While in Kota Kinabalu, I went to the Sabah Museum at my friend’s urging. She said it was the best place to buy souvenirs, the giving of which is an integral part of the culture in Yogya, so I am told. She said I’d have to take a taxi to get there, and though I didn’t like that idea, I went anyway. My rule of thumb for the next two years is: if it’s something you’re hesitating to do, you should probably do it.
Of course I had no problem taking a taxi. I’ve performed the same act enough times in Yogya that, even though the Malay accent is hard for me to understand, saying a destination and confirming the price to get to said destination were not difficult tasks.
The taxi dropped me at the museum parking lot. There were some cars and a few people around, mostly seated, looking like they probably worked for the museum. Unfortunately, there was no one who was entering at the same time as me, so there was no one whose actions I could follow.
Furtively, I glanced around. There was a large building to my right—I assumed it was the museum—and the gift shop to my left. My friend had said that I might have to pay admission but that students could get in for free. I was all prepared to say I was a student, but saw no one who looked like they wanted to charge me money.
After standing there for a minute or two feeling confused, I decided to do what would make me uncomfortable and walked into the main building. Again, I looked around, and again no one—including the large skeleton of a whale directly in front of me—seemed to want to charge me money. I went back outside, feeling vaguely uncomfortable, and decided to explore the science museum first. According to the signs, it was located in a different building.
This different building turned out to be much further into the museum’s grounds. I passed a sign for some sort of heritage village as well as a medicinal plants walking trail before finally coming upon the building. There were two women inside watching TV who (surprised?) didn’t try to charge me money. Besides them, the building seemed empty.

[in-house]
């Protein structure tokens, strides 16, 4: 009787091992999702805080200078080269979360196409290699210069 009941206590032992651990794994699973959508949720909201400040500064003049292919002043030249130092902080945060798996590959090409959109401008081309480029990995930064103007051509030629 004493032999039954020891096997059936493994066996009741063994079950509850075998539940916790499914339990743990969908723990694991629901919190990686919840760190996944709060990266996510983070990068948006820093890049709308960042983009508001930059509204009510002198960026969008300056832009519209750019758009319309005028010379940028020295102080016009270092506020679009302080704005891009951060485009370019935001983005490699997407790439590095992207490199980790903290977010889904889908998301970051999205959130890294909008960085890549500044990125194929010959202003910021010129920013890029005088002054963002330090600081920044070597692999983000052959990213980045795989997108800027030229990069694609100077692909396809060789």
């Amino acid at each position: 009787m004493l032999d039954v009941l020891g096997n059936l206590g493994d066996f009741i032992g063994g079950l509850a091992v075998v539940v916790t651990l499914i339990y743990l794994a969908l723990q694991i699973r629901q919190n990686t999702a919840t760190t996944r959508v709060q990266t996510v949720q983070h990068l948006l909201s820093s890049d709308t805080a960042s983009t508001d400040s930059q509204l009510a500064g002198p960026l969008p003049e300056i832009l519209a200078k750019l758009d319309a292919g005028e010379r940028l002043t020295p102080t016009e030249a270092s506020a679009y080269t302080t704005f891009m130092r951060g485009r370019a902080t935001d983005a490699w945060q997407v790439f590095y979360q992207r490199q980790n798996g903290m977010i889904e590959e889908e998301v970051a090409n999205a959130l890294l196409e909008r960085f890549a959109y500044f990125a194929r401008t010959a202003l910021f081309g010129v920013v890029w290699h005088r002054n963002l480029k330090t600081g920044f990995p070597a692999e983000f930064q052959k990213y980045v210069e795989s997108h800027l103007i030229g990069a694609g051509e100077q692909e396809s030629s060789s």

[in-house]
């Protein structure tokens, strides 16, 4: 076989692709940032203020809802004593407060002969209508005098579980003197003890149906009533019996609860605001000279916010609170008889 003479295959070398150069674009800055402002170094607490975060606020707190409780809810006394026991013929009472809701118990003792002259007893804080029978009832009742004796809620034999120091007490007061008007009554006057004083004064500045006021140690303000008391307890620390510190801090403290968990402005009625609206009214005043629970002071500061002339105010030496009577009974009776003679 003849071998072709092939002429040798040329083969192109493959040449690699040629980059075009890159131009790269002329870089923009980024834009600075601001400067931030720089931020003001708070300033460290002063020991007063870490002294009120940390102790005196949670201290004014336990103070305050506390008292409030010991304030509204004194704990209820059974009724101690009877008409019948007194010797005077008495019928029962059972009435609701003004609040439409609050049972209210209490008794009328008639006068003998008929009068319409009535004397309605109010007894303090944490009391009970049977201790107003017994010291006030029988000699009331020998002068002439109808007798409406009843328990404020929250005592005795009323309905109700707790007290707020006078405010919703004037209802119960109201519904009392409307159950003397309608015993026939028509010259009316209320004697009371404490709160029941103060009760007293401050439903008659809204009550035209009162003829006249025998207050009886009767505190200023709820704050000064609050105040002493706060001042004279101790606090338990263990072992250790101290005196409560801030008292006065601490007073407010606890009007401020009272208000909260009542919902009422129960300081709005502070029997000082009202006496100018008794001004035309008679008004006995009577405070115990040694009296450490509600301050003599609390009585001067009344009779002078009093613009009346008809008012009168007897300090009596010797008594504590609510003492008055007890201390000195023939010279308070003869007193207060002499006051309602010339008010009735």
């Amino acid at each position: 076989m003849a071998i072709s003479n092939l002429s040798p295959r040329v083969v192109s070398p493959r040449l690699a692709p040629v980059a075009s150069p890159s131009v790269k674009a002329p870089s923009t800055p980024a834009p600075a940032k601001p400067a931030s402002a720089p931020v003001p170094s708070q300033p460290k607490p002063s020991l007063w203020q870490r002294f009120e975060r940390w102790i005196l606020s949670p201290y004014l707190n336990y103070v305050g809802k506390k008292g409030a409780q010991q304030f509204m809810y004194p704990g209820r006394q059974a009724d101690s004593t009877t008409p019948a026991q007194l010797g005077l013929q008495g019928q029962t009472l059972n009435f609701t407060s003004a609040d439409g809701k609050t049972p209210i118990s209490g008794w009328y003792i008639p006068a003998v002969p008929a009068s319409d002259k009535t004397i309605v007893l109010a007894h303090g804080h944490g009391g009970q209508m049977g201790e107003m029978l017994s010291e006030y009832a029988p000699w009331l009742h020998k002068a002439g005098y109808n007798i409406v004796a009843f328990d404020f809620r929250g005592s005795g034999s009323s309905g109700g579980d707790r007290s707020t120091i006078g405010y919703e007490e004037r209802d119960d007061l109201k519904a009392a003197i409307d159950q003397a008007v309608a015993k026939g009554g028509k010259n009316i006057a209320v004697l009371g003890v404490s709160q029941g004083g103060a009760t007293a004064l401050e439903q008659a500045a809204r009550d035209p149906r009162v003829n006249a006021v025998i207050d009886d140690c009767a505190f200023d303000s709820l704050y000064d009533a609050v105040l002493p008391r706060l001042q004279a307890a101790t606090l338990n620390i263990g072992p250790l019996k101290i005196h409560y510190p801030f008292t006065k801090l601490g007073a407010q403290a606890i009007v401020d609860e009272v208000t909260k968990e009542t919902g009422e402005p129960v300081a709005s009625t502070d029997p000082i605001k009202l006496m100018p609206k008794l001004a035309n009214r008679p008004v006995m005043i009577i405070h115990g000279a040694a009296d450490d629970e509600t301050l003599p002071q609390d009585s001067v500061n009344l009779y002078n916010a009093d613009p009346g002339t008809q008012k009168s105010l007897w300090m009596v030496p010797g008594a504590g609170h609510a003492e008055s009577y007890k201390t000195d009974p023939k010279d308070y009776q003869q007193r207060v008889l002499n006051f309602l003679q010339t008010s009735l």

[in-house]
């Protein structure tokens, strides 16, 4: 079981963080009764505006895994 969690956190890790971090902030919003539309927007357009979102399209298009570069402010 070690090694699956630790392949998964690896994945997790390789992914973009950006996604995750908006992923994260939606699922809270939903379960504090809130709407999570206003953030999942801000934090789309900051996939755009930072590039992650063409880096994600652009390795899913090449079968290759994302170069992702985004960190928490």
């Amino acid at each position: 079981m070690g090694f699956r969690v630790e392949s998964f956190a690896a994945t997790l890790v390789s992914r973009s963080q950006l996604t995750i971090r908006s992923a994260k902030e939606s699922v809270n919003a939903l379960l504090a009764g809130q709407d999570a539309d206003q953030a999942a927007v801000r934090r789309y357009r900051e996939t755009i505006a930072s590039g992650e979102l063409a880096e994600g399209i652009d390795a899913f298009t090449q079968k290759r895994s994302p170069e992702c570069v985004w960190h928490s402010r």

The first exhibit I visited featured several set-ups of gears and levers. Looking at them, I was reminded with stunning clarity of one of my first days interning at the science museum. My supervisor told me to take my time going through all the exhibits and reading all the signs. I started on the mezzanine, going through all the exhibits with moving parts and shining lights, paying attention in a way that I hadn’t all the times I’d been through the museum before.
The second exhibit was on the solar system, with posters in Malay describing all the planets. Pluto, I noted, was present, but paired with Charon. If I wanted to be rational about the situation, I’d say this was a good compromise—at least Pluto was present. But I don’t want to be rational. Pluto will always be a planet in my heart.
And that was about it for the science museum part of the building. The next section was the technology museum, comprised of two exhibits: the history of broadcasting and the railroad. The broadcasting exhibit featured a tour through the history of some radio and video broadcasting equipment. The railway exhibit featured a model train and an extensive history with photos chronicling the railway that passes through Kota Kinabalu. I confess that I did not pay close attention to these exhibits, although I did spend a long time looking at the model train. It, unfortunately, did not move, but the setup did include a rather large statue of Buddha, laughing happily up at me.
The final section of the building was an art museum, located upstairs. This also was comprised of two exhibits, one of paintings by various modern-day artists and one featuring photos from the collection of a British man who lived before World War II. Apparently photos of Kota Kinabalu from before the war are very rare because the Allies razed the city twice, once when they were sweeping down through Malaya and once when they were moving back out, this time to encourage the Japanese to retreat faster.
That building complete, I planned to go back to the main building. I was lured away, though, by a path that appeared to lead off into a semi-forested area. One thing that I really miss while living in a city is green space. I couldn’t pass up the opportunity to commune with trees.